Hillary Clinton | KUOW News and Information

Hillary Clinton

The Democratic Party about to nominate a historic candidate. That candidate's opponent not ready to accept that reality.

Bernie Sanders?

No, Hillary Clinton in 2008.

Hillary Clinton channeled a little bit of Donald Trump in San Diego on Thursday afternoon, delivering a blistering attack on her likely Republican opponent's qualifications to run the country.

"Making Donald Trump our commander in chief would be a historic mistake," Clinton told a cheering, and at times laughing, audience.

If D.C.'s builders put parlors into overpriced luxury apartments and condos — and, we guess, if people played games in them — the city's current favorite parlor game would be figuring out who likely Democratic nominee Hillary Clinton and Donald Trump would pick for their running mates.

If you've been following the Democratic presidential contest, you might be wondering how it is possible that Bernie Sanders seems to have all the energy and enthusiasm and, yet, Hillary Clinton is way ahead in the race to the nomination.

A listener named Gerard Allen wrote into the NPR Politics Podcast with an observation:

During a recent speech before the National Rifle Association, Donald Trump was explicit about the voters he's reaching out to: "I will say, my poll numbers with men are through the roof, but I like women more than men. Come on, women. Let's go. Come on."

Presidential candidate Donald Trump, pictured here 2013 Conservative Political Action Conference.
Flickr Photo/Gage Skidmore (CC BY SA 2.0)/https://flic.kr/p/e41ELr

Emily Fox talks with reporter Reid Wilson about the national impact of Washington's presidential primary. Reid is chief political correspondent with Morning Consult, a Washington, D.C. based publication.

During her tenure as secretary of state, Hillary Clinton violated department policies when she used a personal email account to conduct official business, a new report from the Office of the Inspector General for the State Department found.

The report, which was obtained by NPR's Susan Davis ahead of its public release, reads:

As a former senator and secretary of state, Hillary Clinton has a long foreign policy track record. That record suggests she'd be more hawkish than President Obama — and many of her fellow Democrats. But don't expect her to go overboard. She knows all too well the political price that can come with military intervention.

Here are four things to know about Clinton's approach to foreign policy:

Hillary Clinton's presidential campaign raised $26.4 million last month, beating the campaign of Sen. Bernie Sanders financially for the first time in 2016.

Sanders has routinely outpaced Clinton in fundraising this year thanks to a dedicated base of small donors. But these latest numbers indicate a political pivot; Clinton's fundraising is accelerating while Sanders' is slowing.

Bill Clinton on Friday stopped short of saying he was sorry for a recent clash with Black Lives Matter protesters. Instead, the former president tried to make the squabble into a teachable moment.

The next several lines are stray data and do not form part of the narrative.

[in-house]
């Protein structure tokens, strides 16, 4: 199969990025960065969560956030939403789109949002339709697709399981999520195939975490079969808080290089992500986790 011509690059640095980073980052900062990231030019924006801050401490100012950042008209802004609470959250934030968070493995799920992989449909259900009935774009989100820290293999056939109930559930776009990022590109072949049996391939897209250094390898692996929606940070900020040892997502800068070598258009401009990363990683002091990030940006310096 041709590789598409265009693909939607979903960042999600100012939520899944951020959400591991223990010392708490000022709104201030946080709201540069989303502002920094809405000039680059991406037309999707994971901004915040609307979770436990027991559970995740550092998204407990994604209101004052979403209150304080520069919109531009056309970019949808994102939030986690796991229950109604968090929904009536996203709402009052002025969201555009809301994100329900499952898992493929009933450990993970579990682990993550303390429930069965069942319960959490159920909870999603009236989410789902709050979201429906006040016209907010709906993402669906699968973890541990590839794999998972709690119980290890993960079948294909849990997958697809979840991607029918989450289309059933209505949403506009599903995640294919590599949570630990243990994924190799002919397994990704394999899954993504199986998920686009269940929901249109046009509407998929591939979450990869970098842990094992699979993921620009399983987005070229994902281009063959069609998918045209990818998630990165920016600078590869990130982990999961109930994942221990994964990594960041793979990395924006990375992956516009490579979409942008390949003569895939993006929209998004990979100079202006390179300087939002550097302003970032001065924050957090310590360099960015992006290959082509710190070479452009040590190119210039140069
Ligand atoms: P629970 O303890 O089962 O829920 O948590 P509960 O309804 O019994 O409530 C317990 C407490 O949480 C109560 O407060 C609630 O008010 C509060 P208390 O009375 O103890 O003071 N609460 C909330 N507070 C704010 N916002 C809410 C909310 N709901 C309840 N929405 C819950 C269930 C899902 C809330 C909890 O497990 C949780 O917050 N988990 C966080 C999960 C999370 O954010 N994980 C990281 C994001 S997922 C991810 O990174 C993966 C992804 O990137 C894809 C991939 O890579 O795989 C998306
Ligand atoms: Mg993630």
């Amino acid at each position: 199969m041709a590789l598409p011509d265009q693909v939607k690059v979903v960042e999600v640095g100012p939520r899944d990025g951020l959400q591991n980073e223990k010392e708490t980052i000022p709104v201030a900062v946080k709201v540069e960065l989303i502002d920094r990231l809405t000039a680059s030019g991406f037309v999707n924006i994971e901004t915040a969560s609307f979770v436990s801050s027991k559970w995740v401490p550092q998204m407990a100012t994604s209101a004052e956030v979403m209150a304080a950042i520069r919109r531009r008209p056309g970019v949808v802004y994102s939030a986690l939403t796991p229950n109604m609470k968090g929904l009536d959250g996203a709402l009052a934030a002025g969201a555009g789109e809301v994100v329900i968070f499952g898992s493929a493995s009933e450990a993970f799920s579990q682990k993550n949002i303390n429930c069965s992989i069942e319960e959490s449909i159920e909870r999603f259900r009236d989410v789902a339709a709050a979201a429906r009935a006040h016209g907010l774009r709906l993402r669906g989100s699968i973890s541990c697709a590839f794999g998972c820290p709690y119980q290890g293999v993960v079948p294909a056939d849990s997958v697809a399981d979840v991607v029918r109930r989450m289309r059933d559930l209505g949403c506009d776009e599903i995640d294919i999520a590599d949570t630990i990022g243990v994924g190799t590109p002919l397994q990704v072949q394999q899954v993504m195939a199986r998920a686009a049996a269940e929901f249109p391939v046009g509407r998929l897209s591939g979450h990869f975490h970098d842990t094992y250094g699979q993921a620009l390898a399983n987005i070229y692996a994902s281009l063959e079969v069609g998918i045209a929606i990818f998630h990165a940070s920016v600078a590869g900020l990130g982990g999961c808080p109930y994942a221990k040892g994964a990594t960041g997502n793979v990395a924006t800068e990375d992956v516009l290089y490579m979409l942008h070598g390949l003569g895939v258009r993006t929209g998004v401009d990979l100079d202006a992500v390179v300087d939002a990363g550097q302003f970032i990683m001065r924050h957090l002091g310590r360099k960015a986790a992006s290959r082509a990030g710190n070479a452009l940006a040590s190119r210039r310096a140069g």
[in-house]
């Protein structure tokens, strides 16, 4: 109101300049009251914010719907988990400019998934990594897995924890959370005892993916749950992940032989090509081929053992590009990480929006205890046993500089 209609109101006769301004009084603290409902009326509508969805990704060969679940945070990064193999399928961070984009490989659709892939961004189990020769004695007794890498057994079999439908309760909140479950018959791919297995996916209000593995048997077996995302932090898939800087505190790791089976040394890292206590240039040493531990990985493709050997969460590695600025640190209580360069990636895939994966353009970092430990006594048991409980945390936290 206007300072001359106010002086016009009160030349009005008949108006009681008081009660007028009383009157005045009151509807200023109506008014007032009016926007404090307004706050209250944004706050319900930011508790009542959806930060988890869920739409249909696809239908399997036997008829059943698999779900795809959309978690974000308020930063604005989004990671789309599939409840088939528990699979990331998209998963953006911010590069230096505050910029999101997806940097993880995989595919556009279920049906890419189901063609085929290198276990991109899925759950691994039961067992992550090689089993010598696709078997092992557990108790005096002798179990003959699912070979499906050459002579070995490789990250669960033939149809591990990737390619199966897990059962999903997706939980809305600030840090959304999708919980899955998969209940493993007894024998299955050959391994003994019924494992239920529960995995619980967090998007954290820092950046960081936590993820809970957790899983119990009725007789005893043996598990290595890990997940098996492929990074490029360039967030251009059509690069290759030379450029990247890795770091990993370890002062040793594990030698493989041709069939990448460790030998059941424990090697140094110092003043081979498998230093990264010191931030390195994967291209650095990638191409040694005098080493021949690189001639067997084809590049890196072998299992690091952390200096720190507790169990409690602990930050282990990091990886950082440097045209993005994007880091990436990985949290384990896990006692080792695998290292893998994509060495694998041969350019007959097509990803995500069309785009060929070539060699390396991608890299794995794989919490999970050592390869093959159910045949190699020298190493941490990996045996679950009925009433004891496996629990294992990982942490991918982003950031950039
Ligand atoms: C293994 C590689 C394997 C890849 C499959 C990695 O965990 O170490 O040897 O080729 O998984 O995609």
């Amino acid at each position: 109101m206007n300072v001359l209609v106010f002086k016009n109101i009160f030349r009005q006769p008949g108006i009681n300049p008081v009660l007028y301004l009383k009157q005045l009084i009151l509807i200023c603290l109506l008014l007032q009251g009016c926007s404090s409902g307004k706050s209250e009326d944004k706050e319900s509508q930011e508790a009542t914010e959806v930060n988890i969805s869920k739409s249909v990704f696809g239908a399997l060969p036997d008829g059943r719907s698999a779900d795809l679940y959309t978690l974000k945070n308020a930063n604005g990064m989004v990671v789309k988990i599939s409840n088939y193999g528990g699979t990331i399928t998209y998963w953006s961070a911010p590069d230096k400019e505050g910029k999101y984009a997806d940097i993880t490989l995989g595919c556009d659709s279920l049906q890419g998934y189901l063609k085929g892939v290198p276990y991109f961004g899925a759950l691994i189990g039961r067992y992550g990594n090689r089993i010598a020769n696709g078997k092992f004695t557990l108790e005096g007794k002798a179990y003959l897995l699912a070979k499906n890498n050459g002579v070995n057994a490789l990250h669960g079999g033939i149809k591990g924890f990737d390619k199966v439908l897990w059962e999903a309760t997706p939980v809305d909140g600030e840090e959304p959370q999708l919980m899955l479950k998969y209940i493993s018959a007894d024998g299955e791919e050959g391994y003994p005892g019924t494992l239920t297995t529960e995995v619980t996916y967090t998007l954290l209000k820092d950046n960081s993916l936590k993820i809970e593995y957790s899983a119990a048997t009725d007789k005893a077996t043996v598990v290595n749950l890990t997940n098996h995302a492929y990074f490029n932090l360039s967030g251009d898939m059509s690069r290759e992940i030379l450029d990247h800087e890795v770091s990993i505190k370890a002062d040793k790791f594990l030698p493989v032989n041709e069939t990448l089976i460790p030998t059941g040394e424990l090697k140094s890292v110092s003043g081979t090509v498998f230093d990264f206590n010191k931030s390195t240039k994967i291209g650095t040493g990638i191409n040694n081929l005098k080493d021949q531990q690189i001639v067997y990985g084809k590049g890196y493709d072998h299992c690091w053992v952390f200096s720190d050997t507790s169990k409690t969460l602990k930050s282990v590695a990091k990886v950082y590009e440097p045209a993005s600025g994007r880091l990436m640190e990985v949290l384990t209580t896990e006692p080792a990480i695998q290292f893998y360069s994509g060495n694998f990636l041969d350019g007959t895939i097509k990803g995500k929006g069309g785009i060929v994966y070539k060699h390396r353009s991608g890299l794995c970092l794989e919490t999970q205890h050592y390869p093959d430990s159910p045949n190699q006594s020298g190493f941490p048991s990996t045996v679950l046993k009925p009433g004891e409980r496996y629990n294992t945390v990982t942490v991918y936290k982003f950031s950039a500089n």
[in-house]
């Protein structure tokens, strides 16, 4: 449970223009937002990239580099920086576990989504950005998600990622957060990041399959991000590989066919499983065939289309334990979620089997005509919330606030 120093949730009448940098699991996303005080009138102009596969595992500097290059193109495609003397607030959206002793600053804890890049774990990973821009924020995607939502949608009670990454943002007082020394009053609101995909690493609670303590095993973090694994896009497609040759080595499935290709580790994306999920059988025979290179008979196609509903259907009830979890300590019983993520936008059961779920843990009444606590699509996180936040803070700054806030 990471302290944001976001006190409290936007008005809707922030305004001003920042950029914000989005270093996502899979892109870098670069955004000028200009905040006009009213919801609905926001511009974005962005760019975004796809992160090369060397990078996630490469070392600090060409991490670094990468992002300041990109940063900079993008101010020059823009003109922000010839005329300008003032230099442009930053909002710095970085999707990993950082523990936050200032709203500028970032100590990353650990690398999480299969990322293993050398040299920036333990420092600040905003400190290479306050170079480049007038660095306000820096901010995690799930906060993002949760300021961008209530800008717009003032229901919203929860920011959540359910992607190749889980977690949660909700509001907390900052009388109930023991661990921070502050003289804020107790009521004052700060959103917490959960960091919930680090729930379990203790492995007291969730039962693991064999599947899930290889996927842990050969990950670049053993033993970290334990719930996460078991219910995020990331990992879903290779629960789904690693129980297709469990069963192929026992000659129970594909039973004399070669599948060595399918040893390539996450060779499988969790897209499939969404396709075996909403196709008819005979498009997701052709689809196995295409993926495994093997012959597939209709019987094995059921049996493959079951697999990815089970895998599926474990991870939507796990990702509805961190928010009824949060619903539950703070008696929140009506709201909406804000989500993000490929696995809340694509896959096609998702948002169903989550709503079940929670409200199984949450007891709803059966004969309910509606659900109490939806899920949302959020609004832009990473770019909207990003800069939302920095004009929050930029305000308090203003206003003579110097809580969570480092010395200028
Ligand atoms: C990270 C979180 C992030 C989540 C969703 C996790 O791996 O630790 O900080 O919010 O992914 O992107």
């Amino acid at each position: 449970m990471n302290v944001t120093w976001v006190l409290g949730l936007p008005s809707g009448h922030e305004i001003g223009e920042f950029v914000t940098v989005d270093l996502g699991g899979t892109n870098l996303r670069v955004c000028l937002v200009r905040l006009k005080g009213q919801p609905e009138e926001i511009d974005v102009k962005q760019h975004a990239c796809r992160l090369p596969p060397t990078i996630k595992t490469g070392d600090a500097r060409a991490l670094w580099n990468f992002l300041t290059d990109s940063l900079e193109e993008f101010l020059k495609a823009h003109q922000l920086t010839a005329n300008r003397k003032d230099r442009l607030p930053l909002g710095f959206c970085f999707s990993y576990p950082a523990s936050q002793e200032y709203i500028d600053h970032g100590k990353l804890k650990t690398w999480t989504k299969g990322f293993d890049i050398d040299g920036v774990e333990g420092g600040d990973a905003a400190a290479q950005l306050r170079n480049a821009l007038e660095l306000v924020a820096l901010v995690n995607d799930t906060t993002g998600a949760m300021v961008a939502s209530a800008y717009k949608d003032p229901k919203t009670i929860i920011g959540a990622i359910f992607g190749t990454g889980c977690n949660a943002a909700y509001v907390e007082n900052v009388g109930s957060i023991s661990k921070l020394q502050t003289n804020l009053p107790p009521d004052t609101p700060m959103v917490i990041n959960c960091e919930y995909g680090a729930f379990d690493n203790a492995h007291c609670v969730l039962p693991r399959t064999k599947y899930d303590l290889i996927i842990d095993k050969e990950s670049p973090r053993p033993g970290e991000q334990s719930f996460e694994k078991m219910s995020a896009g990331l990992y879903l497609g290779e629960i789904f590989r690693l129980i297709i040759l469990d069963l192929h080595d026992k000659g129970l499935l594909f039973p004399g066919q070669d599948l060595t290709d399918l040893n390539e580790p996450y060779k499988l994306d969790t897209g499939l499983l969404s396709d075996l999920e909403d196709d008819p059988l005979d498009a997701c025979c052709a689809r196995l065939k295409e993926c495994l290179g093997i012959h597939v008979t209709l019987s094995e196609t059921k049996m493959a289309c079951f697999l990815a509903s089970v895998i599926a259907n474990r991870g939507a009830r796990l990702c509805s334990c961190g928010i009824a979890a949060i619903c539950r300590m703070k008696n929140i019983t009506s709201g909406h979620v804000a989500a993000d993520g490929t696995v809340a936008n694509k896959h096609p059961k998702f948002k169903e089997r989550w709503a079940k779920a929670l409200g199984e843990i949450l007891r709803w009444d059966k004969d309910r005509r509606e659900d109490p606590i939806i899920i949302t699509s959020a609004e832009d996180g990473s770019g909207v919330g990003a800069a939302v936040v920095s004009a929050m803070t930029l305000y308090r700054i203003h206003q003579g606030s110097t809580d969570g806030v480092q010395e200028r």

"I did something yesterday in Philadelphia I almost want to apologize for, but I want to use it as an example of the danger threatening our country," he told the crowd at a Hillary Clinton campaign event in Erie, Pa.

This post has been updated at 10 a.m. ET, April 8

In a prolonged exchange Thursday afternoon, former President Bill Clinton forcefully defended his 1994 crime bill to Black Lives Matter protesters in the crowd at a Hillary Clinton campaign event.

He said the bill lowered the country's crime rate, which benefited African-Americans, achieved bipartisan support, and diversified the police force. He then addressed a protester's sign, saying:

Ross Reynolds interviews Mara Liasson at a KUOW event on March 31, 2016.
KUOW Photo/Bond Huberman

Ross Reynolds interviews Mara Liasson, NPR’s national political correspondent. She’s covered presidential elections since 1992 and was  NPR's White House correspondent for all eight years of the Bill Clinton administration. In this conversation on March 31, she talks about the dilemma Donald Trump poses the Republican Party and the prospects of a showdown between Trump and Hillary Clinton for president.

Precinct volunteers count caucus votes at Martin Luther King Jr. Elementary School in Seattle on Saturday, March 26. Democrats turned out across the state to support Bernie Sanders or Hillary Clinton.
KUOW Photo/Amy Radil

Vermont Sen. Bernie Sanders defeated Hillary Clinton by a wide margin Saturday in Washington state's Democratic caucuses, according to party results.

Niah, April and Jasmyne Sims pose outside Safeco Field before the Bernie Sanders rally Friday in Seattle.
KUOW photo/John O'Brien

Bernie Sanders hit familiar themes in his ballpark appearance in Seattle Friday.

The presidential candidate spoke to thousands of people at his second Seattle appearance in less than a week. People lined up outside Safeco Field hours ahead of the rally.

Neighbors and protesters greet Hillary Clinton's motorcade as the candidate arrives at a private fundraiser in Medina, Washington.